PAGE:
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Sanjo Palace

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A model of the Sanjô Eastern Palace, on display at the National Museum of Japanese History.
  • Built: 1125
  • Destroyed: 1159
  • Japanese: 三条東殿 (sanjou higashidono)

The Sanjô Higashi-dono, or Sanjô Eastern Palace, was a major Heian period palace in Kyoto, associated chiefly with the Fujiwara Regents. It covered an area roughly 40 square,[1] near what is currently the intersection of Sanjô-Karasuma.

Emperors Ichijô and Emperor Sanjô were born to daughters of Regent Fujiwara no Kaneie at the Sanjô Palace in the late 10th century, and raised there by their grandfather. The palace later passed to Kaneie's son Fujiwara no Michinaga.

In the early 11th century, Fujiwara Iyo no kami Nariie had his mansion here, which was later inherited by his descendant Fujiwara no Iemichi, Chief administrator of the Imperial Household (宮内卿). In 1125, during the reign of Emperor Sutoku, Retired Emperor Shirakawa claimed the site, and built an impressive palace in the shinden-zukuri style. After Shirakawa's death, Retired Emperor Toba took up residence at the palace, along with his empress, Taikenmon'in, until it was destroyed by fire in the 7th month of 1132. The residence, rebuilt, then passed to his son, Emperor Go-Shirakawa.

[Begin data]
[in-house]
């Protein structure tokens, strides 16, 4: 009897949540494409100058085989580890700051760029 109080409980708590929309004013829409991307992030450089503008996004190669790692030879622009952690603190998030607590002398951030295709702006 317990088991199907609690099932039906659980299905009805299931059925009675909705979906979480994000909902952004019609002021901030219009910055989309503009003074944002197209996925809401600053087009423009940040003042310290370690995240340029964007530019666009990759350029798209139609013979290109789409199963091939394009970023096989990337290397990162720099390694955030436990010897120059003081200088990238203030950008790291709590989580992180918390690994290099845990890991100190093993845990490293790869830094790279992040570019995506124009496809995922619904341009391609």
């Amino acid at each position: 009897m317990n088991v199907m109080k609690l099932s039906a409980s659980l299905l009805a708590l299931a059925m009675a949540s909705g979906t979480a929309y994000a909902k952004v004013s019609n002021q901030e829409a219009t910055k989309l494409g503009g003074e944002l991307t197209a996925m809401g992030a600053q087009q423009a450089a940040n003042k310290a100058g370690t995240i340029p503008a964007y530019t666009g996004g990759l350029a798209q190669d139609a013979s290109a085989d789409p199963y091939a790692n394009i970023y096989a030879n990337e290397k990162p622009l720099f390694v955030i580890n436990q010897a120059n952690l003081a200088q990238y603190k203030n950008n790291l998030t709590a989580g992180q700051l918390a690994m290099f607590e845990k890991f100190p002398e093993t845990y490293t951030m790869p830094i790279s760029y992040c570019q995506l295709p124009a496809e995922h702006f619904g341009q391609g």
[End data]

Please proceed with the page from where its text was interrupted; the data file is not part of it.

The palace was famously attacked on 1159/12/9 by Minamoto no Yoshitomo, with a force of over 500 warriors, and set the palace aflame. The Retired Emperor was captured, kidnapped, and confined. And so it was that the Heiji Rebellion broke out.

The Kyoto Central Telephone Office was built on the site in the Meiji period; the building is today home to the Shinpûkan shopping complex.

References

  • Gallery labels, National Museum of Japanese History.
  • Plaques on-site.
  1. Or, two chô from north to south, and one chô from east to west.

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